Chief Librarian to Stay Until UCI Finds Successor


UC Irvine’s controversial head librarian, who was scheduled to retire on Monday, will remain on the job indefinitely while a committee keeps looking for a successor, officials said Friday.

Chief librarian Calvin J. Boyer has been asked to stay on the job “because we are not ready for an orderly transition,” conceded William H. Parker, vice chancellor for academic affairs.

“We are in the process of conducting a national search for the next university librarian, are reviewing nominations and will just have to see how the process goes,” Parker said. “We have asked Dr. Boyer to stay on until the campus is in a position to make a specific decision.” He said it could take from three to nine months to reach a decision on a successor.

Boyer’s administration was the subject of three separate investigations of charges of bias against women and minorities. Employees also complained of low morale and high staff turnover.


One investigating committee concluded that Boyer had a “dubious” commitment to affirmative action and that he lacked skills in solving conflicts and making decisions. Another said that Boyer failed to communicate adequately with staff, but it found no evidence of racial discrimination.

Administrators have maintained that Boyer was not forced to retire.

Parker said Friday that it is possible that an acting chief might be appointed to relieve Boyer until a permanent successor is found.

“The responsibility for designating acting heads rests with this office and we are exploring our options,” he said. “We will look at what is best for Dr. Boyer and for the university.”


Parker said that Boyer has also been offered a job in Parker’s own academic affairs office with a chance to remain on campus until next summer.

Boyer said that he is ready to leave his job on Monday but will do what is best for the university.

“Clearly, having served this campus for 11 1/2 years, I would entertain (suggestions) which are thought would be helpful to it.”

The acknowledgement that two days before the start of classes there is still no permanent successor to lead the troubled library points to continuing disarray, say employees.


“It’s very upsetting,” said one staff member who asked that his name not be used. “There is still battle between groups, it’s still very territorial. Because of his lack of leadership, many of these problems continue to fester.”

However, another staff member said he believes that Boyer has learned from his past experiences and it is appropriate to keep him in the job until a permanent replacement is found.

“I think it is very logical, because he has been there for such a long time,” said William Wong, who is on the eight-member committee searching for a successor.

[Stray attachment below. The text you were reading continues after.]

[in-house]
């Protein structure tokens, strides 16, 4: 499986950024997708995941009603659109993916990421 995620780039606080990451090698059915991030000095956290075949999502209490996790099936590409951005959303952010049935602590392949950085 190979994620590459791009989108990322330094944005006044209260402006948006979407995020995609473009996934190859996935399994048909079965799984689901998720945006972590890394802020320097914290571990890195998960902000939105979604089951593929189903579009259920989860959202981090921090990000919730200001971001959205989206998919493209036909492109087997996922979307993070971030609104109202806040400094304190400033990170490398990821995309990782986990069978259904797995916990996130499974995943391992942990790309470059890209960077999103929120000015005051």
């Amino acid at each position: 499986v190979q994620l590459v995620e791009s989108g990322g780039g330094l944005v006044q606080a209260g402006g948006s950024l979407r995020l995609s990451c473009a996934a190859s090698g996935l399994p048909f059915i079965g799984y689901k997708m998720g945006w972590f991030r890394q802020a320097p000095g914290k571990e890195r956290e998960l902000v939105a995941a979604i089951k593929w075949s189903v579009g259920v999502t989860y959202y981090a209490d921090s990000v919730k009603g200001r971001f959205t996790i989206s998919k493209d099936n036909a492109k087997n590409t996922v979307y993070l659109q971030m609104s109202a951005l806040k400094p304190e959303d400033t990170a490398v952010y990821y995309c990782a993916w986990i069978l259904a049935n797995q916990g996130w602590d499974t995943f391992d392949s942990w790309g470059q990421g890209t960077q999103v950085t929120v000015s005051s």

Boyer would not respond to questions about the earlier allegations or morale, but confirmed that turnover at the library is greater than anywhere else at the university.


Parker agreed, but he also said that reviews of the library’s operation had revealed no major shortcomings.

“The quality of the service provided to library patrons is exceptional, resources are being used as effectively as possible and the quality of new hires keeps going up,” Parker said.

He conceded that low morale may be a problem but attributed it to a budget crisis that has forced slashes in nearly every department on campus.

“There have been no salary increases and people are pulling in their belts trying to preserve the quality of service,” Parker said. “Obviously, there is also uncertainty over the change in leadership, but that goes along with any change.”


On the budget crunch, Parker and Boyer reported some good news for the library: A last-minute infusion of more than $400,000 will avert a budget shortfall that would have meant fewer book purchases this year.

Parker said about $300,000 was reallocated to buy general collection volumes and another $120,000 to support the East Asian language collection.

Boyer said it is probable that an additional $200,000 in funds would become available, although the allocation has not been finalized.

He said the money will allow the library to maintain last year’s book budget of about $4 million and cover expenses caused by inflation, which is running at a rate of 15% to 20% for printed materials.


Parker also said the library’s budget has been affected by the first-ever sales tax on books and magazines.

“The university has responded to our requests for special support and while it will be a difficult year, I expect we will be in better shape than last year,” Boyer said.